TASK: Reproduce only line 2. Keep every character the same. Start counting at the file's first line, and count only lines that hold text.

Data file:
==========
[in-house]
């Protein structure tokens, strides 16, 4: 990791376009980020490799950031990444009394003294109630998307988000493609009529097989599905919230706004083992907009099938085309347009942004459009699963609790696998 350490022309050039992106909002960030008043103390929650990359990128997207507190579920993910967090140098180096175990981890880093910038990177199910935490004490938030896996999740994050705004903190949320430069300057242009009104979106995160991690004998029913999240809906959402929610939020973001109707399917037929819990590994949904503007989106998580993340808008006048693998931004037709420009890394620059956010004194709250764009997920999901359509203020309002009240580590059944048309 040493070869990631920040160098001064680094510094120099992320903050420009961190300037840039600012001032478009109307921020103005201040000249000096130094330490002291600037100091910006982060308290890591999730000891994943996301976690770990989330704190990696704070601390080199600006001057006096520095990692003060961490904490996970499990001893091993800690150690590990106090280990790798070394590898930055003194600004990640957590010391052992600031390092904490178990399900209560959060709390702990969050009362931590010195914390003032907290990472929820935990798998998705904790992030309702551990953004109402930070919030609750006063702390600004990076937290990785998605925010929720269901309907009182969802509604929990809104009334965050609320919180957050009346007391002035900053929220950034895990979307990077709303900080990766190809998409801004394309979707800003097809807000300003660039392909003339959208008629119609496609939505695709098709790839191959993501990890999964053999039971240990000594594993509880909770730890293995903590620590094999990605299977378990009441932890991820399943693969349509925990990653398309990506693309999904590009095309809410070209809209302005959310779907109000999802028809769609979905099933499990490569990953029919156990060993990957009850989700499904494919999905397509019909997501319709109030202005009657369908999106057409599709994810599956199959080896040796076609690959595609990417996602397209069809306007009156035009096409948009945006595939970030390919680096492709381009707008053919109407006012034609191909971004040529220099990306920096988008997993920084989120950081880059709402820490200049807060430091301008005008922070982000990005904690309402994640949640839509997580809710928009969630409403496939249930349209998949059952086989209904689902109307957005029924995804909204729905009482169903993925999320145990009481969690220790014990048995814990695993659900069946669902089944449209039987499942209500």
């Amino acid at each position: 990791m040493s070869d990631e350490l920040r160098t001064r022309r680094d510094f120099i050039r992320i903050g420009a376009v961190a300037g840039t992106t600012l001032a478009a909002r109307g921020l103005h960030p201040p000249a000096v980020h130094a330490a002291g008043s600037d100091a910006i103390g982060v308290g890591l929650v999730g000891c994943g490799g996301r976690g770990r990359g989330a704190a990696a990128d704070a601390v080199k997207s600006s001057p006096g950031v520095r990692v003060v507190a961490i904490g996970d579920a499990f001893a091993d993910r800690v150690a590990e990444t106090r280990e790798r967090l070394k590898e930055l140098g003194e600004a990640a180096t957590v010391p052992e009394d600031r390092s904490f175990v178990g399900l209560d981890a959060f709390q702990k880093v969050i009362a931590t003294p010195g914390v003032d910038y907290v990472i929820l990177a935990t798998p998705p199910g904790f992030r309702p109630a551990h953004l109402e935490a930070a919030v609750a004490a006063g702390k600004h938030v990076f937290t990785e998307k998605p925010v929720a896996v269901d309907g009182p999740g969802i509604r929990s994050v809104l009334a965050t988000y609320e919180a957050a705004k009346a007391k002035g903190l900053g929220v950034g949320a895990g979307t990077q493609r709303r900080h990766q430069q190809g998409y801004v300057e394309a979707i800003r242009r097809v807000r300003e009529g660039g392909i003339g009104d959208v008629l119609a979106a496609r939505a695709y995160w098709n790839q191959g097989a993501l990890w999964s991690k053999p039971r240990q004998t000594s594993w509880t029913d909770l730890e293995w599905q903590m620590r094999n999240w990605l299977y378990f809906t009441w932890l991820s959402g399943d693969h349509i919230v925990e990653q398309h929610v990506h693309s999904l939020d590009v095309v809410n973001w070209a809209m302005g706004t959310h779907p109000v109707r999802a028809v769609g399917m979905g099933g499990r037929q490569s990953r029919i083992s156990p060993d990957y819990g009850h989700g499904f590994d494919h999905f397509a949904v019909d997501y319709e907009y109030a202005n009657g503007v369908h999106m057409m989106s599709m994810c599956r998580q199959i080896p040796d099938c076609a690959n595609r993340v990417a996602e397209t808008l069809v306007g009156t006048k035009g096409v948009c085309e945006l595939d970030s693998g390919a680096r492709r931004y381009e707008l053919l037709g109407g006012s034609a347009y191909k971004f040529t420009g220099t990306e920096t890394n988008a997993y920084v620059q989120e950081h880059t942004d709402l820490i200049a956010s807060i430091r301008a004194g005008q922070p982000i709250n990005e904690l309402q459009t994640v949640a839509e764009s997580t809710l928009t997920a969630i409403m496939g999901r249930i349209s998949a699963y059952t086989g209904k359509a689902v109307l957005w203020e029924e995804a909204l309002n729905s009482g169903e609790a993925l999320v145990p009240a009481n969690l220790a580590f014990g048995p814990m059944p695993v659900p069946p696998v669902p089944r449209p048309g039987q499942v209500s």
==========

């Protein structure tokens, strides 16, 4: 990791376009980020490799950031990444009394003294109630998307988000493609009529097989599905919230706004083992907009099938085309347009942004459009699963609790696998 350490022309050039992106909002960030008043103390929650990359990128997207507190579920993910967090140098180096175990981890880093910038990177199910935490004490938030896996999740994050705004903190949320430069300057242009009104979106995160991690004998029913999240809906959402929610939020973001109707399917037929819990590994949904503007989106998580993340808008006048693998931004037709420009890394620059956010004194709250764009997920999901359509203020309002009240580590059944048309 040493070869990631920040160098001064680094510094120099992320903050420009961190300037840039600012001032478009109307921020103005201040000249000096130094330490002291600037100091910006982060308290890591999730000891994943996301976690770990989330704190990696704070601390080199600006001057006096520095990692003060961490904490996970499990001893091993800690150690590990106090280990790798070394590898930055003194600004990640957590010391052992600031390092904490178990399900209560959060709390702990969050009362931590010195914390003032907290990472929820935990798998998705904790992030309702551990953004109402930070919030609750006063702390600004990076937290990785998605925010929720269901309907009182969802509604929990809104009334965050609320919180957050009346007391002035900053929220950034895990979307990077709303900080990766190809998409801004394309979707800003097809807000300003660039392909003339959208008629119609496609939505695709098709790839191959993501990890999964053999039971240990000594594993509880909770730890293995903590620590094999990605299977378990009441932890991820399943693969349509925990990653398309990506693309999904590009095309809410070209809209302005959310779907109000999802028809769609979905099933499990490569990953029919156990060993990957009850989700499904494919999905397509019909997501319709109030202005009657369908999106057409599709994810599956199959080896040796076609690959595609990417996602397209069809306007009156035009096409948009945006595939970030390919680096492709381009707008053919109407006012034609191909971004040529220099990306920096988008997993920084989120950081880059709402820490200049807060430091301008005008922070982000990005904690309402994640949640839509997580809710928009969630409403496939249930349209998949059952086989209904689902109307957005029924995804909204729905009482169903993925999320145990009481969690220790014990048995814990695993659900069946669902089944449209039987499942209500």